A Real-Time Soft Shadow Volume Algorithm
Doctoral thesis, 2003
Rendering of shadows is a very important ingredient in three-dimensional graphics since they increase the level of realism and provide cues to spatial relationships. Area or volumetric light sources give rise to so called soft shadows, i.e., there is a smooth transition from no shadow to full shadow. For hard shadows, which are generated by point light sources, the transition is abrupt. Since all real light sources occupy an area or volume, soft shadows are more realistic than hard shadows. Fast rendering of soft shadows, preferably in real time, has been a subject for research for decades, but so far this has mostly been an unsolved problem.
Therefore, this thesis, which is based on five papers, focuses on how to achieve real-time rendering of soft shadows. The first four papers constitute the foundation and evolution of a new algorithm, called the soft shadow volume algorithm, and the fifth paper provides an essential proof for correctness and generality of this and some previous shadow algorithms.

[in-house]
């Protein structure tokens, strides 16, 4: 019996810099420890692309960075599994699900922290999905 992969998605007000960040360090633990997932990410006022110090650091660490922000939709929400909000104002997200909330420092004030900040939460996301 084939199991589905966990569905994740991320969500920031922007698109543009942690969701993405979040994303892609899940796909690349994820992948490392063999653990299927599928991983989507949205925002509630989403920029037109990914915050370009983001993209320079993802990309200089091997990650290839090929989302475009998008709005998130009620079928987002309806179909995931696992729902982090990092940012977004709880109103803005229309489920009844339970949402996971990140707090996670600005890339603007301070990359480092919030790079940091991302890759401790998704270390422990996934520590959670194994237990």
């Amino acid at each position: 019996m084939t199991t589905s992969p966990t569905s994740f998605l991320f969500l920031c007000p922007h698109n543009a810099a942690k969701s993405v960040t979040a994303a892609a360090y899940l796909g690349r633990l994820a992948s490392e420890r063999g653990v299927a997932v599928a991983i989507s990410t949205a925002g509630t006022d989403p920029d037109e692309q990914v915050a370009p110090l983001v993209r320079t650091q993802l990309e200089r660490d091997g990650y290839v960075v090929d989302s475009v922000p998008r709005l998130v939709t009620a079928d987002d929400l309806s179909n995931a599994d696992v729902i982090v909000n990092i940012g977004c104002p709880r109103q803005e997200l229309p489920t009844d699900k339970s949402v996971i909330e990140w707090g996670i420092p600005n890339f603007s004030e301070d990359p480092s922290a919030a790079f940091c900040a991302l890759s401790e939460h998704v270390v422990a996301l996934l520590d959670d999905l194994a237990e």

The algorithm augments and extends the well-known shadow volume algorithm for hard shadows. Two passes are used, where the first pass consist of the classic shadow volume algorithm to generate the hard shadows (umbra). The second pass compensates to provide the softness (penumbra). This is done by generating penumbra wedges and rasterizing them using a custom pixel shader that for each rasterized pixel projects the hard shadow quadrilaterals onto the light source and computes the covered area.
A result of the thesis is an algorithm capable of real-time soft shadows that utilizes programmable graphics hardware. The algorithm produce high-quality shadows for area light sources and volumetric light sources. It also handles textured light sources, which currently is a very rare capability among real-time soft shadow algorithms. Even video textures are allowed as light sources.
three-dimensional graphics and realism